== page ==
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Safeguarding indigenous peoples’ lands could save primates, research suggests

Primates live in a wide range of tropical, subtropical and temperate forests, and woodlands (Andrew Matthews/PA)
Primates live in a wide range of tropical, subtropical and temperate forests, and woodlands (Andrew Matthews/PA)

The extinction of the world’s primates can be prevented by protecting the lands of indigenous peoples, research suggests.

Experts suggest more than two thirds of the planet’s 521 non-human primate species – ranging from lemurs to gorillas – are threatened with extinction due to pressures on their habitats from agriculture and extraction of natural resources.

And new analysis by international researchers shows that indigenous peoples’ lands account for 30% of the area in which primates live – called their range.

It is thought that some 71% of primate species inhabit land that belongs to indigenous peoples.

The study suggests that the higher the proportion of land the animals share with indigenous peoples, the less likely a primate species is to be classified as threatened or as having declining populations.

The study team included the National Autonomous University of Mexico, the University of Illinois and the University of Exeter.

Dr Kim Hockings, from the Centre for Ecology and Conservation on the University of Exeter’s Penryn Campus in Cornwall, said: “We will only avert the mass extinction of primates if we respect and support indigenous peoples to maintain their languages and cultural and symbolic ties to their lands and waters.

“Indigenous peoples must be supported in their efforts to shield their lands from the unsustainable demands of multinational corporations, consumer nations, and national governments that favour short-term economic benefits over human rights, biodiversity, and environmental health.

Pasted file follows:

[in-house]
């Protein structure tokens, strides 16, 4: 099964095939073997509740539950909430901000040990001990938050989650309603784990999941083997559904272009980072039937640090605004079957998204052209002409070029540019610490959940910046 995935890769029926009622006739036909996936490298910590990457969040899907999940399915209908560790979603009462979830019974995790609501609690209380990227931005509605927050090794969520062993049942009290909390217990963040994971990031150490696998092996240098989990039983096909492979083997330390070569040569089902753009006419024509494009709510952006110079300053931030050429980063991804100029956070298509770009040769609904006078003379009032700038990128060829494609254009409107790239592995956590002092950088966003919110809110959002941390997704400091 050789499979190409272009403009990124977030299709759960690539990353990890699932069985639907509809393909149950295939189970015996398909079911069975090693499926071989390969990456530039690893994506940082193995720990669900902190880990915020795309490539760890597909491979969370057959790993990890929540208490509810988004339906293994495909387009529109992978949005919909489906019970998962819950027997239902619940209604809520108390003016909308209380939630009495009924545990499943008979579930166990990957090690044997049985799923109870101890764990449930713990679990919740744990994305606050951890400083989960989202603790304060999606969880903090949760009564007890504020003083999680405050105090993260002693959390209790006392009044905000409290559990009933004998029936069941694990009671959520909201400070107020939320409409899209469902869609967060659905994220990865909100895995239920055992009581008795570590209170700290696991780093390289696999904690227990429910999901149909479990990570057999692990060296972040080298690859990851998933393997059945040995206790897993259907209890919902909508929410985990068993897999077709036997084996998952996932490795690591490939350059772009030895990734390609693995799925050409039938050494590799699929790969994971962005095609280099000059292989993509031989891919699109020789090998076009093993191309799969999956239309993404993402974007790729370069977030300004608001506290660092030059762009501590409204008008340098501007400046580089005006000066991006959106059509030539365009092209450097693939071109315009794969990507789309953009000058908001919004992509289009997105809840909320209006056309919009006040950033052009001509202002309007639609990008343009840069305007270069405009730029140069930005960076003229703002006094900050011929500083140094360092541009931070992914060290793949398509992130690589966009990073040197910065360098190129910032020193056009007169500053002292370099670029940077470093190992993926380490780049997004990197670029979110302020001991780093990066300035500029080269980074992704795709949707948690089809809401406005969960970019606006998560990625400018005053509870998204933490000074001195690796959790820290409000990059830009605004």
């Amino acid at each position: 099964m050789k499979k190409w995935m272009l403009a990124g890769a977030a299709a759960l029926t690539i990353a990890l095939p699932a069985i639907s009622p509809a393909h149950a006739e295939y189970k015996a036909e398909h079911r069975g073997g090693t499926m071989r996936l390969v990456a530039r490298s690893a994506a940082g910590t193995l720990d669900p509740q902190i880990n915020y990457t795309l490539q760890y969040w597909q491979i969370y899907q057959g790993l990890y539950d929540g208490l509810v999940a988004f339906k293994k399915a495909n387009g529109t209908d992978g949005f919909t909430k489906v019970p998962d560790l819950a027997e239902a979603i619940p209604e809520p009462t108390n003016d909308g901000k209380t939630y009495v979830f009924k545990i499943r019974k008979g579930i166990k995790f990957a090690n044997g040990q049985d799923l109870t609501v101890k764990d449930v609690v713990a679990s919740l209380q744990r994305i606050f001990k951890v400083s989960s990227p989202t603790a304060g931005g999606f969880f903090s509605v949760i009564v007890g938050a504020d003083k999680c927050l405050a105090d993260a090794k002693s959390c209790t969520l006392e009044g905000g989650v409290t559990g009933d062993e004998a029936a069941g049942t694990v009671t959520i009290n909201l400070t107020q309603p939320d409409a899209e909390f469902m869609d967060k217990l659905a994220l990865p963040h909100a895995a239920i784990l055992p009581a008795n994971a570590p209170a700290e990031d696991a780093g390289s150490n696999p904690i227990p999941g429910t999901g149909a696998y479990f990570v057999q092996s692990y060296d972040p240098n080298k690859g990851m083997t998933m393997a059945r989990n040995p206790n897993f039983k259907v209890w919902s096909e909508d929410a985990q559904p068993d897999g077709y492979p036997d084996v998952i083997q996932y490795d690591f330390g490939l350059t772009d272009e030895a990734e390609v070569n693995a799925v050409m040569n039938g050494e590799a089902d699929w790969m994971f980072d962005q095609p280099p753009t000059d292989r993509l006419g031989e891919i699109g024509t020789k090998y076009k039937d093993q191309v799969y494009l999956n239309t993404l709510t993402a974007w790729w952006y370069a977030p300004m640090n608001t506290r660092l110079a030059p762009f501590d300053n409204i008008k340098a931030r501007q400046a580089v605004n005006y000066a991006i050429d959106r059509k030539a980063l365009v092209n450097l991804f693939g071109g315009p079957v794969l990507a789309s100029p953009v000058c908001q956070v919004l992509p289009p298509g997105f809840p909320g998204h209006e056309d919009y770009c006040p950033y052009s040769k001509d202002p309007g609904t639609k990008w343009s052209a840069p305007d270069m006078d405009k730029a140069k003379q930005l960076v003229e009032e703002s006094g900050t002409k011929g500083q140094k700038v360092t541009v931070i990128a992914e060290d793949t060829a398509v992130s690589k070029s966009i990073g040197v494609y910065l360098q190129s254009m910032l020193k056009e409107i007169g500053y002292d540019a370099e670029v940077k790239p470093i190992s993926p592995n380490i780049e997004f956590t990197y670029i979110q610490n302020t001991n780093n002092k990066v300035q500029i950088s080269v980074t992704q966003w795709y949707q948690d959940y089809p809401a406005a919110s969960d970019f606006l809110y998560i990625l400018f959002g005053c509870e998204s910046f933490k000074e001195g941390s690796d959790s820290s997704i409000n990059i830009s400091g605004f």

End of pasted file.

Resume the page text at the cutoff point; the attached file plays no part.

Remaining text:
“The enforced loss of connection between indigenous peoples and their lands worldwide results in the over-exploitation of natural resources and the erosion of unique socio-cultural connections between people and nature.

“Indigenous peoples should be respected for their systems of knowledge and considered by the global conservation community as holders of essential information, land rights, and as partners in the quest to safeguard biodiversity.”

Primates live in a wide range of tropical, subtropical and temperate forests, and woodlands.

A key factor putting them at risk is habitat destruction to satisfy the unsustainable demands of industrial societies for food and non-food commodities.

The researchers say: “Halting indigenous land dispossession, returning land to dispossessed indigenous peoples, and respecting and safeguarding indigenous sovereignty represent critical priorities that are central in protecting animal and plant biodiversity, and reducing carbon emissions.”

They add: “Safeguarding indigenous peoples’ lands, languages, and cultures represents our greatest chance to prevent the extinction of the world’s primates.”

The study is published in the Science Advances journal.